DPS Pasadena Meeting 2000, 23-27 October 2000
Session 64. Venus Posters
Displayed, 1:00pm, Monday - 1:00pm, Friday, Highlighted Tuesday and Thursday, 3:30-6:30pm, C101-C105, C211

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[64.04] The Solar and Thermal Radiation Field Below the Venus Clouds

D. Crisp (Jet Propulsion Laboratory, California Institute of Technology)

Even though the H2SO4 clouds that shroud Venus reflect ~80% of the incident sunlight and absorb more than half of the rest, entry probes show that the atmosphere is well illuminated between the cloud base (~47.5 km) and the surface. For example, the Pioneer Venus Large Probe entered near the dawn terminator (7:38 AM) and measured downward solar fluxes decreasing from ~200 W/m2 to ~20 W/m2 between the cloud base and surface (Tomasko et al., JGR, 85, 1980). The Venera spectrophotometers showed that the sunlight is most intense at 0.5 <\lambda< 1.0 \mum (Ekonomov et al., VENUS, 632, 1983). At shorter wavelengths, it is attenuated by Rayleigh scattering, SO2 absorption, and the unknown, cloud-top UV absorber. Strong CO2 and H2O bands absorb most of the sunlight at \lambda >1 \mum, except in the near-IR spectral windows at 1.0, 1.1, 1.18, 1.27, 1.31, 1.74, and 2.3 \mum. The sub-cloud region is also illuminated by thermal emission from hot surface and lower atmosphere. This emission is most intense in these spectral windows, where it contributes 0.1 to 1 W/m2/sr/ \mum.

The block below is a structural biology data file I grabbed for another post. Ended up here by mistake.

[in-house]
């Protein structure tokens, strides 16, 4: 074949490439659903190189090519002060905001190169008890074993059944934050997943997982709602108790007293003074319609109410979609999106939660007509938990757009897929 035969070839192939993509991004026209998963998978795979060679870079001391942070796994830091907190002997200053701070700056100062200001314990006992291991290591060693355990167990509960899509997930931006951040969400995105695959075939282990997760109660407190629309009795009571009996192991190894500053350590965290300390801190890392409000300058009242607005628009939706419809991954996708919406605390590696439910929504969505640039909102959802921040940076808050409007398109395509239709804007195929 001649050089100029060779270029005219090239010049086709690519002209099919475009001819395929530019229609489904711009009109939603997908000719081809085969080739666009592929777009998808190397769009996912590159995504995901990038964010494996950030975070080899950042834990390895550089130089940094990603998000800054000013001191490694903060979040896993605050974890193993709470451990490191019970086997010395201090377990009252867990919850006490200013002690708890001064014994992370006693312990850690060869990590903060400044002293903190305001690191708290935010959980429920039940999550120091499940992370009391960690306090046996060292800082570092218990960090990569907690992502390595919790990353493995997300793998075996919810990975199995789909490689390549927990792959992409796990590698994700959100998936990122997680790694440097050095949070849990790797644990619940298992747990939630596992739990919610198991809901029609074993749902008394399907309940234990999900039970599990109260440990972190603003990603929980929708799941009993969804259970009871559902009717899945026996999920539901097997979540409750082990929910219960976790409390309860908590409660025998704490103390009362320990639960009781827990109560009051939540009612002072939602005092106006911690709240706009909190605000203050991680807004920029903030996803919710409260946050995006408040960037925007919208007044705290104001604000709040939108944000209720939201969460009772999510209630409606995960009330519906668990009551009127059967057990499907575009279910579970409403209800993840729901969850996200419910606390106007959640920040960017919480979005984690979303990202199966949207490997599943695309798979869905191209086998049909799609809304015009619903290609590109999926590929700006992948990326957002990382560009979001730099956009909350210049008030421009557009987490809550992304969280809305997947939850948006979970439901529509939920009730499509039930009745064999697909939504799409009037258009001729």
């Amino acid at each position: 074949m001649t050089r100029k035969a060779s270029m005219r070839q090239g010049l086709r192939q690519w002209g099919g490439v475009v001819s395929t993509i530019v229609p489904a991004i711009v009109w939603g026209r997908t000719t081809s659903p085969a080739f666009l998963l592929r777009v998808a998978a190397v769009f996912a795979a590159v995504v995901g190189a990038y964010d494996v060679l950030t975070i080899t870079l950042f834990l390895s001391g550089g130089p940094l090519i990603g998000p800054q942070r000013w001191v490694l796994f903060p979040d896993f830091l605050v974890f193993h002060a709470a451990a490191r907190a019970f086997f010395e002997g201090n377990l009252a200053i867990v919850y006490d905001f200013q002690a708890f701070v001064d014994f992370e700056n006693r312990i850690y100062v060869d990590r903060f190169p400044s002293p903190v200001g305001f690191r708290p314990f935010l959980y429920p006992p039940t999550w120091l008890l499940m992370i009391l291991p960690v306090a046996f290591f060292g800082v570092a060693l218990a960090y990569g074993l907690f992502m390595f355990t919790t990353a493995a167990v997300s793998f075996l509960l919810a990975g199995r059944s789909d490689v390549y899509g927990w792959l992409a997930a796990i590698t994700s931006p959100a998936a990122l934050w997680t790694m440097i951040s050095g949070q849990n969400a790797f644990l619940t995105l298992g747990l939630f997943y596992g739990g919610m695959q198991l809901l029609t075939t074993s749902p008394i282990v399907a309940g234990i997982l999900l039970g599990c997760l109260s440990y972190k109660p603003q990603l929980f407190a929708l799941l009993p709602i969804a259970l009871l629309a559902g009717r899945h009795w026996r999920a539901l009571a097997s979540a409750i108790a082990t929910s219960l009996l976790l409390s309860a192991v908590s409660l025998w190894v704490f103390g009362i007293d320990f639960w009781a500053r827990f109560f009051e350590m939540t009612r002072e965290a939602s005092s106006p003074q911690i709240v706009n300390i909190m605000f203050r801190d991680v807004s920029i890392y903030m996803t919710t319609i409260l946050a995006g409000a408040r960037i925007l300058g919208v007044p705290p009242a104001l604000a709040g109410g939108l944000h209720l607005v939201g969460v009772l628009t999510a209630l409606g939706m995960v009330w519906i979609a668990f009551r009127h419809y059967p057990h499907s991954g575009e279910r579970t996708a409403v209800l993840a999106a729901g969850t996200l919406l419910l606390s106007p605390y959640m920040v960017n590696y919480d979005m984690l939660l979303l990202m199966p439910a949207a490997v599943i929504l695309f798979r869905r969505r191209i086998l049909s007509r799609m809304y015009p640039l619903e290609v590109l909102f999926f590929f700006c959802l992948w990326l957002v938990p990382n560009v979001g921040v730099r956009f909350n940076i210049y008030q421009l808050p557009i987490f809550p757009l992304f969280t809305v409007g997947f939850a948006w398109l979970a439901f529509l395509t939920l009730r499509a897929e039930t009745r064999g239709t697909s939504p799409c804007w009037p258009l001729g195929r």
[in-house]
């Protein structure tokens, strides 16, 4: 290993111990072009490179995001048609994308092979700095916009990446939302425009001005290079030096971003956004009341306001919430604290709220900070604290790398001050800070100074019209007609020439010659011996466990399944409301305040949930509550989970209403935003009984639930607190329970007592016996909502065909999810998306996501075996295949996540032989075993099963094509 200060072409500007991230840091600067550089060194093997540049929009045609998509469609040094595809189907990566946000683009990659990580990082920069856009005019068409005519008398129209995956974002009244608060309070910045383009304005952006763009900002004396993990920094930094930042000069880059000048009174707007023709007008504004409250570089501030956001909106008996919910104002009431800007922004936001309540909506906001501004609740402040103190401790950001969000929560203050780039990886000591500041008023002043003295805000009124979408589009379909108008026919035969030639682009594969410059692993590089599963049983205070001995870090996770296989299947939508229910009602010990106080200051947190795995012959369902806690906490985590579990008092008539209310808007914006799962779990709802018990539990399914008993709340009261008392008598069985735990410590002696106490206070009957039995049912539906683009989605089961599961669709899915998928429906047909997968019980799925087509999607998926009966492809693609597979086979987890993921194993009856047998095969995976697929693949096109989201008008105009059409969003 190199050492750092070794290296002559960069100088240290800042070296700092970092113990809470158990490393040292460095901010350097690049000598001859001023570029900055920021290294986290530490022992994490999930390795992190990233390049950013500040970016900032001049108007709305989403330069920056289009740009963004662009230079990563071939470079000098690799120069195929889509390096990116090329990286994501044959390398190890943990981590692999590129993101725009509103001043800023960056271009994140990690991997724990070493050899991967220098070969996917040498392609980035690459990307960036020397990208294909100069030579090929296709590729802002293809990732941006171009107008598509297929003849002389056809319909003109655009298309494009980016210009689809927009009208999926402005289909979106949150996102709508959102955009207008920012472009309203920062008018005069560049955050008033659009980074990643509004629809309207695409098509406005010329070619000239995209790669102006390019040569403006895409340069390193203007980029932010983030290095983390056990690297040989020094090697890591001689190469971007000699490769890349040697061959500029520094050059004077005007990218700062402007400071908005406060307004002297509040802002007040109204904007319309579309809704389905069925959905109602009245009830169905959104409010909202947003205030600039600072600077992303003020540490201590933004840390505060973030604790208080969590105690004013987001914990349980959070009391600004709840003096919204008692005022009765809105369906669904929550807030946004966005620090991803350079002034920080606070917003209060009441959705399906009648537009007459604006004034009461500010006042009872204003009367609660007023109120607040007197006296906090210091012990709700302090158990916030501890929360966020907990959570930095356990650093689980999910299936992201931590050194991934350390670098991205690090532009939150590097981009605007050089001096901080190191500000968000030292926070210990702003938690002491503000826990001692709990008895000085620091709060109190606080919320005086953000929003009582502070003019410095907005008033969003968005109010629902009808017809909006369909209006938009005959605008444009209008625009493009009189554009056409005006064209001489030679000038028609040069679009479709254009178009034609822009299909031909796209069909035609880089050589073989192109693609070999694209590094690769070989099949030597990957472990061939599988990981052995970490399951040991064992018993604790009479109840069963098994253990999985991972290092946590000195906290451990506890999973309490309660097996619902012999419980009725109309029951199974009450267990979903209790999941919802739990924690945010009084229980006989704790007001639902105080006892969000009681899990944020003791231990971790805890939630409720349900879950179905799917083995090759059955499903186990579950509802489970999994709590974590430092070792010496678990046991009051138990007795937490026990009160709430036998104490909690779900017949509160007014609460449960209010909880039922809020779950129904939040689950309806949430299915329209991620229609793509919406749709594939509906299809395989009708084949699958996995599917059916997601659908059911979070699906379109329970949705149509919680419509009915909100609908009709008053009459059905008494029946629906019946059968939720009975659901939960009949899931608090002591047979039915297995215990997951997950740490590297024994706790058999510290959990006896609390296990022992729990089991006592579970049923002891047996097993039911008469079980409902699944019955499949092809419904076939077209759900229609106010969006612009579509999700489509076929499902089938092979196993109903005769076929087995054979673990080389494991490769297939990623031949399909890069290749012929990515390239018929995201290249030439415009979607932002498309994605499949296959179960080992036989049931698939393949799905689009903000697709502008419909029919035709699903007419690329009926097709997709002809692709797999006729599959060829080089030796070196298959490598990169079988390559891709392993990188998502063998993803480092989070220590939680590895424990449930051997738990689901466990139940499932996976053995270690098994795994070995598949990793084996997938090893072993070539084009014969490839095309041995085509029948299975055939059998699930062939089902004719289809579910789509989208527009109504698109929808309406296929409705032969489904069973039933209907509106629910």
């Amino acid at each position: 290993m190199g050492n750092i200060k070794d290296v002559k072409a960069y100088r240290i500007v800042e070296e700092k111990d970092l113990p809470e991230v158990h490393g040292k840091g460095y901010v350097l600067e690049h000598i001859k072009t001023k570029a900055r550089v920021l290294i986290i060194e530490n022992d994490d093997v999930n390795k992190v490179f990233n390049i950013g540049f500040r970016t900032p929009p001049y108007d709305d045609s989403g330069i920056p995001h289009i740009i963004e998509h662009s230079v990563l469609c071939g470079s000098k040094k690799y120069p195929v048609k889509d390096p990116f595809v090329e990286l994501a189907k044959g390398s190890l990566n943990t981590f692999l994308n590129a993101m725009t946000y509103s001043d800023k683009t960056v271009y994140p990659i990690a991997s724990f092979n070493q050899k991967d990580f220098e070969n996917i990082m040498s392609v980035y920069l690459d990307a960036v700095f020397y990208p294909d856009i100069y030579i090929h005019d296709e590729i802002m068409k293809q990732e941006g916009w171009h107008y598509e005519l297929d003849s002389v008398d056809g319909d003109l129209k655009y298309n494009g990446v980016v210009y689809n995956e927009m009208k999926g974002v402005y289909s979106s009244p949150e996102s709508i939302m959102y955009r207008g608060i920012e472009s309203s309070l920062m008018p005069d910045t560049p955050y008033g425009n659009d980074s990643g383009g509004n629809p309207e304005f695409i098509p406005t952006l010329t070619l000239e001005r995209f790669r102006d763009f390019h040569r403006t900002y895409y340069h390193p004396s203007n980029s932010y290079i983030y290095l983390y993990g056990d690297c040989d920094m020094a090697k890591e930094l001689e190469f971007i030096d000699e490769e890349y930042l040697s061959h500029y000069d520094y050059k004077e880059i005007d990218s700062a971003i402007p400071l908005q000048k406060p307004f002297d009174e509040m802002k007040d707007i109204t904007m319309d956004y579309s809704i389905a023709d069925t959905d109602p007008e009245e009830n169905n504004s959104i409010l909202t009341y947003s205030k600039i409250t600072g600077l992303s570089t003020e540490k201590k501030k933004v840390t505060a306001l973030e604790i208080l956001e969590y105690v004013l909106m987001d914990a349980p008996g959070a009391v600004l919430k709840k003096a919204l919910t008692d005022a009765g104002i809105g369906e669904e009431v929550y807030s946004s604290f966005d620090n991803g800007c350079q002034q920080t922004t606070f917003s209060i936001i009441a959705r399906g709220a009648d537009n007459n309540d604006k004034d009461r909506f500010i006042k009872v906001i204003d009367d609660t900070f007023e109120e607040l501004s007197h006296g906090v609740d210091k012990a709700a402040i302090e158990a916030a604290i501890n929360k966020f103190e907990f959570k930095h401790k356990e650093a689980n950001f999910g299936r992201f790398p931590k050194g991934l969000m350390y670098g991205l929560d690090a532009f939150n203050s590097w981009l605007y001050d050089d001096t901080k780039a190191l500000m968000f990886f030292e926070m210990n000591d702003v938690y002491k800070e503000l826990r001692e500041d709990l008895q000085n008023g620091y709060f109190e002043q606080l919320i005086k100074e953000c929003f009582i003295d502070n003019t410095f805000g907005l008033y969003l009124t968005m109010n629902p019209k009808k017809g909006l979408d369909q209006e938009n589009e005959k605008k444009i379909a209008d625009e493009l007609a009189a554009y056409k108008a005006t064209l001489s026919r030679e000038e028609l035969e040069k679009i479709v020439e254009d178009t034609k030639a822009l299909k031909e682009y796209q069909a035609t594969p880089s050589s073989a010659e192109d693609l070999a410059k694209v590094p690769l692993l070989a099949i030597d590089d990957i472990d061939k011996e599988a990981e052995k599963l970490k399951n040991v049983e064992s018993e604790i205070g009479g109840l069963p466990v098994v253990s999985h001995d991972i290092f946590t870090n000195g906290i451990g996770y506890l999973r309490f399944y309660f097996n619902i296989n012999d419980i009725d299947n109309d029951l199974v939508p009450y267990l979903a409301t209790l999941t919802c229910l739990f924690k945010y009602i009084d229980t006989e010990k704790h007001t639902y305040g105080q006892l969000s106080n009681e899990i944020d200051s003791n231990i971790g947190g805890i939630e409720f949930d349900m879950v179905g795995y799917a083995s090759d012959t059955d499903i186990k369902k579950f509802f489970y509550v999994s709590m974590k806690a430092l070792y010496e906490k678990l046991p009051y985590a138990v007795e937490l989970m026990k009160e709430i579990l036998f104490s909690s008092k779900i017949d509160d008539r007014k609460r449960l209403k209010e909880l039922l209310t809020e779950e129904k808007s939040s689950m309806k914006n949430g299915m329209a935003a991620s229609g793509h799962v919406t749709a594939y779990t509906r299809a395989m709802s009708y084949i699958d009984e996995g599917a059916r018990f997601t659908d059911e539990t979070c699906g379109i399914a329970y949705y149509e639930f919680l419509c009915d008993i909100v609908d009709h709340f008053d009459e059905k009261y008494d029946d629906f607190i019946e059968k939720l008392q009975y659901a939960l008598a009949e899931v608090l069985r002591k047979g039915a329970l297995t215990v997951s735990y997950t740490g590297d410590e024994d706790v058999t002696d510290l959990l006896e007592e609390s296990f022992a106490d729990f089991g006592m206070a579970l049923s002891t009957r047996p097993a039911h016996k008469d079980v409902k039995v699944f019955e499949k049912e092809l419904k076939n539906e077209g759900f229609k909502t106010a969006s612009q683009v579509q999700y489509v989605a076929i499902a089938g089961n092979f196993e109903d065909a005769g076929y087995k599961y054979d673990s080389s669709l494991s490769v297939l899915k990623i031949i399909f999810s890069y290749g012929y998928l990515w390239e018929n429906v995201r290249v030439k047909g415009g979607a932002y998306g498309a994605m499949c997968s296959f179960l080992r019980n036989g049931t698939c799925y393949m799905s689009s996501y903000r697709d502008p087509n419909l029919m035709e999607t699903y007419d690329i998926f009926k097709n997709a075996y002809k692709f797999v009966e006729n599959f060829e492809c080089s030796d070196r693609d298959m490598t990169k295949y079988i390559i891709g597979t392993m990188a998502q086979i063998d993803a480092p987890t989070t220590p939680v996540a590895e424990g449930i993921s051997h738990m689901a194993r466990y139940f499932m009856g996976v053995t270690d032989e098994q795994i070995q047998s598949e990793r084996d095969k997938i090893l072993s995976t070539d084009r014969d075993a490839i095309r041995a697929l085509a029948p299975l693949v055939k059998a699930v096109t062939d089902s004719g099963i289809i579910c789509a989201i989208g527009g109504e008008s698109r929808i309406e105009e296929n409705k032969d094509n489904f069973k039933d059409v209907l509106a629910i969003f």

A spectrum resolving multiple scattering model was used to study the spectral and angular distribution of this radiation to assess the feasibility of descent imaging from entry probes. The radiation field is azimuthally uniform everywhere below the clouds, even when the sun is on the horizon. At \lambda < 0.6 \mum, Rayleigh scattering optical depths between the cloud base and the surface are comparable to the optical depth of the main cloud deck (\tauR~25 at 0.5 \mum). This scattering will dramatically reduce the contrast in high-altitude (>10 km) images of the surface at visible wavelengths. Fortunately, Rayleigh scattering decreases as 1/\lambda4, such that \tauR<1 at 1.0\mum. This spectral region is also relatively free of absorption by gases. It therefore may provide the best opportunity to image the surface from a falling probe.

This work is supported by the NASA Planetary Atmospheres Program.

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